Goldbugs and Greenbacks: The Antimonopoly Tradition and the Politics of Finance in America, 1865-1896

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Overview

In the late nineteenth century, there was a popular and heated debate over what sort of financial system America should have. Behind the discussions over gold versus silver and state versus national banks was a broader dialogue about sectionalism, class relations, and the future course of the American economy and democracy. Professor Ritter contends that there was a distinctive and neglected political tradition in the United States--the antimonopoly tradition--which was championed by nearly every major agricultural and labor group during the period from the Civil War until 1900.
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Editorial Reviews

From the Publisher
"This is an important study that raises significant questions about the role of the financial system in influencing political and economic change....Goldbugs and Greenbacks is an important book for historians, economists, and political scientists concerned with developments in American society." Choice

"This is a provocative book, and a good contribution to the debate..." Larry Schweikart, H-Net Reviews

"Ritter has made a major contribution to the history of late-nineteenth century America. Her integration of the national party structure with economic reform and her detailed discussion of the monetary and national banking systems across a thirty-year period provide historians with a needed overview." Bruce Palmer, Reviews in American History 25

"Ritter's book might be described as a gold mine of late nineteenth century ideas regarding contemporary economic problems, banking and the nature of money. It should be of great interest to all scholars working on this period." Wilbur Devereux Jones, Perspectives on Political Science

"Goldbugs and Greenbacks is an important work that clearly explains the substance of the antimonopoly position....Historians of nineteenth-century politics, including historians of North Carolina, will find this book to be rewarding reading." James L. Hunt, North Carolina Historical Review

"In addition to educating readers about a transformative period in American political history, Ritter's book will remind them of the fullness of economic contradictions, political conflicts, cultural meanings, and sociological richness that is wrapped up in a dollar bill." Bruce G. Carruthers, American Journal of Sociology

"...Ritter has presented the best single account of the tradition. Readers who want to understand greenback currency, the national banking system, the pyramid reserve structure, gold, and free silver will find her book invaluable. ...Ritter has treated the money question as well as anyone." William F. Holmes, Georgia Historical Quarterly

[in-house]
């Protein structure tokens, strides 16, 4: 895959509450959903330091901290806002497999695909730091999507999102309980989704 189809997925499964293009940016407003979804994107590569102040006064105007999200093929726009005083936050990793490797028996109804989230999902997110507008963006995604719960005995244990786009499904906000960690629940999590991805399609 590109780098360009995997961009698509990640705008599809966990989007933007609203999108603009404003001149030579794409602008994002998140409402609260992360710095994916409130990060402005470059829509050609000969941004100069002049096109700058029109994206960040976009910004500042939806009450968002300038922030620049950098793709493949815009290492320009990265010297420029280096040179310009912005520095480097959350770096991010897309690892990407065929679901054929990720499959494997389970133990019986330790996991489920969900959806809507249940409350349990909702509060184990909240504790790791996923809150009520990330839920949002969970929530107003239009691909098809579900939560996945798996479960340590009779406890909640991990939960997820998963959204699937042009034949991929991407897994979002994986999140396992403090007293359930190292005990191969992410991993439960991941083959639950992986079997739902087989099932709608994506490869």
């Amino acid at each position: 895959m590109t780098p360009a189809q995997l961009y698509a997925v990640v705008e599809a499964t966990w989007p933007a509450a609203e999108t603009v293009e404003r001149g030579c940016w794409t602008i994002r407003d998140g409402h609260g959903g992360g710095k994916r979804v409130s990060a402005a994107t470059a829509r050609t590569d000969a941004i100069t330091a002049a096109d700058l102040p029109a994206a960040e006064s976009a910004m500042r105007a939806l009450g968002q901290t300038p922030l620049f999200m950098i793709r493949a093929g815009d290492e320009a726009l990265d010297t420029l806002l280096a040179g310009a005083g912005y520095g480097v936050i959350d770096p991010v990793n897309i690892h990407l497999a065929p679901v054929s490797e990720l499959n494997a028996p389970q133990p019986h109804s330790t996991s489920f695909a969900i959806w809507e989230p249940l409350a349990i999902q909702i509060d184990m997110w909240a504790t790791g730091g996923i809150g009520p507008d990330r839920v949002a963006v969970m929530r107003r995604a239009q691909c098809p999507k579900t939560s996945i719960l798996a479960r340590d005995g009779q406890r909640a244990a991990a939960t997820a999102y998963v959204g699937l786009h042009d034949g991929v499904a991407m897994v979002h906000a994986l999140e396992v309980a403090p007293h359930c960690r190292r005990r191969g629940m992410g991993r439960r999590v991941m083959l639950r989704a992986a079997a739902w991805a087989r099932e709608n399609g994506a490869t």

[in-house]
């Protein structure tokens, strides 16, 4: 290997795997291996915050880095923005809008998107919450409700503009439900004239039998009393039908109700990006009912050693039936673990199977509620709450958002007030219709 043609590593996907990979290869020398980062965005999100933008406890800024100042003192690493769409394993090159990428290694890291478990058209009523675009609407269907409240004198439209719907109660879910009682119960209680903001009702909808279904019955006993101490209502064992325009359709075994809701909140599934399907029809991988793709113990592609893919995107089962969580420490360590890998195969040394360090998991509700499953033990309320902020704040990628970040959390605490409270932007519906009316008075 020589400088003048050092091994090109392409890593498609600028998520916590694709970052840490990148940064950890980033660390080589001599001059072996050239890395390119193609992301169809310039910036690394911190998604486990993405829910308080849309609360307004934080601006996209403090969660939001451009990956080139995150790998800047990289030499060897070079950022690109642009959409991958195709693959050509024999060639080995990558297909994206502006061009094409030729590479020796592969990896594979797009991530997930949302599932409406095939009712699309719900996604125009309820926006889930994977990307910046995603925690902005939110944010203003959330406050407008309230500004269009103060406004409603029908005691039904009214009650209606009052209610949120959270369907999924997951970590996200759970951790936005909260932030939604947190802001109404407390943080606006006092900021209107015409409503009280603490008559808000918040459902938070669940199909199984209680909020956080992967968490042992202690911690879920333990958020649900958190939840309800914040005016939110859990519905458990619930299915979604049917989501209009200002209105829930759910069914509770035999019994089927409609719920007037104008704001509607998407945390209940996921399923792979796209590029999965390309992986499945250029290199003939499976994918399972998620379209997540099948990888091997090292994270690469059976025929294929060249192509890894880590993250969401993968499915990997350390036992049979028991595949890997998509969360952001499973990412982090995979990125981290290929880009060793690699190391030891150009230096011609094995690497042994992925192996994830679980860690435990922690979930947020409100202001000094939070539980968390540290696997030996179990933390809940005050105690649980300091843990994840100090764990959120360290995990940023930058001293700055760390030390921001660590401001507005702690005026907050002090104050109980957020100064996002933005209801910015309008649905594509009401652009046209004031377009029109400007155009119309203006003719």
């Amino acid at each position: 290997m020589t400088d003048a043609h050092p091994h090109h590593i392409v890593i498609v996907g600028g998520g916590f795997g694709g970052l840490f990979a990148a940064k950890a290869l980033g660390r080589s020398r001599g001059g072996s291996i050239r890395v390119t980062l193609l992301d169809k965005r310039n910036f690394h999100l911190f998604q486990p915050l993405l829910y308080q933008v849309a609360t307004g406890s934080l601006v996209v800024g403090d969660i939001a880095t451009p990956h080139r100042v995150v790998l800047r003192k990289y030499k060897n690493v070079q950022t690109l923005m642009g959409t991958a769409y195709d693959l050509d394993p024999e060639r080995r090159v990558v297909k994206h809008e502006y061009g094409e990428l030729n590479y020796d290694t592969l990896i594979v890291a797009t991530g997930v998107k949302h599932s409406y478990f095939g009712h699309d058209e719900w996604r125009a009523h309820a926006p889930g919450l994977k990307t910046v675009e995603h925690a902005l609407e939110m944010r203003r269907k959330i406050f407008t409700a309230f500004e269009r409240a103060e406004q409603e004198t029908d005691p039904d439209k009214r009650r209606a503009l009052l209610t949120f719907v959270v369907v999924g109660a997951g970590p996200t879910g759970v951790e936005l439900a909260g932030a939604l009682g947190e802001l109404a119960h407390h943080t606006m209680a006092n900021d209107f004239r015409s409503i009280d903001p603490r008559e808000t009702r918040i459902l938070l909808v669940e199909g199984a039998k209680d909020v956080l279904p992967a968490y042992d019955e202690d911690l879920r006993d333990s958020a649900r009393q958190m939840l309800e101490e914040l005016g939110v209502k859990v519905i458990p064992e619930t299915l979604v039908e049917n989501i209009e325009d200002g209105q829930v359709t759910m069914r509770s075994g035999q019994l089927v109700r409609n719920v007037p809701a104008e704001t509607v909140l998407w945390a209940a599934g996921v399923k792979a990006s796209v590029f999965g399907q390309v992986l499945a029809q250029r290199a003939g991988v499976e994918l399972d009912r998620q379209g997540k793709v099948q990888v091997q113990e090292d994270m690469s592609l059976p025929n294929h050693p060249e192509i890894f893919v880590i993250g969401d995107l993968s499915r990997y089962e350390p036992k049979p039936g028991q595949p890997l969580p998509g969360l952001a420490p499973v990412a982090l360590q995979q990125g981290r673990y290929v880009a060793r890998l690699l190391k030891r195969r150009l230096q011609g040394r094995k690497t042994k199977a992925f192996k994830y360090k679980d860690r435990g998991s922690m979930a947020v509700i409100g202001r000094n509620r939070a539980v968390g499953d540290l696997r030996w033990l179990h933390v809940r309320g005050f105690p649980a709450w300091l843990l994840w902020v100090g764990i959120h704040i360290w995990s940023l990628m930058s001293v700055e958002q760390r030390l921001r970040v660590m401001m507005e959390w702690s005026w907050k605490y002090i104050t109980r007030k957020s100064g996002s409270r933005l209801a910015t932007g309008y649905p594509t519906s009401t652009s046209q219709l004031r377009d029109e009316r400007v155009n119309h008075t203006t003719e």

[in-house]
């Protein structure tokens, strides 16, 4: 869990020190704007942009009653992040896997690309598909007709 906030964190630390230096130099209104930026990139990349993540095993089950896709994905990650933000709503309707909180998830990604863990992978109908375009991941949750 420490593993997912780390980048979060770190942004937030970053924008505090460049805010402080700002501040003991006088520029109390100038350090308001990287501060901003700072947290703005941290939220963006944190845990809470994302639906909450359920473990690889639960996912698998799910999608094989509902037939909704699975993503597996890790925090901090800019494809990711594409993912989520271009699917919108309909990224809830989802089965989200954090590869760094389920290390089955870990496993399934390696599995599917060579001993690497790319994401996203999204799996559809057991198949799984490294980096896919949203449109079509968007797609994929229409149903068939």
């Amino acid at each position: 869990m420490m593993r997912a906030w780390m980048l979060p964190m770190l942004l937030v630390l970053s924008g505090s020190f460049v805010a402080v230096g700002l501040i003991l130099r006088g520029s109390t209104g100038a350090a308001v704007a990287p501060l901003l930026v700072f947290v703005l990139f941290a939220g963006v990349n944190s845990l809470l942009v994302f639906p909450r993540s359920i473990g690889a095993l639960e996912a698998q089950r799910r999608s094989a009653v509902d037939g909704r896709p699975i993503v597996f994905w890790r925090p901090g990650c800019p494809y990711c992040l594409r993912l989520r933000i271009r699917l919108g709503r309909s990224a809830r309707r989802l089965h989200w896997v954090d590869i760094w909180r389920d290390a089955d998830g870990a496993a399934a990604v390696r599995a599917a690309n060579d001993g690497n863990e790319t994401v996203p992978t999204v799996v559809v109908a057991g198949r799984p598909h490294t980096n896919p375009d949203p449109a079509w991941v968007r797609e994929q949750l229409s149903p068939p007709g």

"...a valuable contribution to the subject..." Samuel T. McSeveney, The Journal of Southern History

"The book will serve as a nice introduction for graduate students and precocious undergraduatesto the debates surrounding finance after Civil War...Her book will serve those not familiar with the antimonopoly tradition well, and it will ultimately stir the blood of those who still embrace that tradition." The Annals of Iowa

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Product Details

  • ISBN-13: 9780521561679
  • Publisher: Cambridge University Press
  • Publication date: 4/28/2004
  • Pages: 317
  • Product dimensions: 5.98 (w) x 8.98 (h) x 0.87 (d)

Table of Contents

1. The money debate and American political development; 2. Party politics and the financial debate, 1865–1896; 3. Greenbacks versus gold: the contest over finance in the 1870s; 4. The 'people's money': Greenbackism in North Carolina, Illinois and Massachusetts; 5. The battle of the standards: the financial debate of the 1890s; 6. Populism and the politics of finance in North Carolina, Illinois and Massachusetts in the 1890s; 7. Money, history, and American political development; Appendix A. Financial terms of the 1870s and 1890s; Appendix B. Major banking and currency legislation, 1860–1900; Appendix C. An antimonopolist reading of L. Frank Baum's The Wonderful Wizard of Oz.
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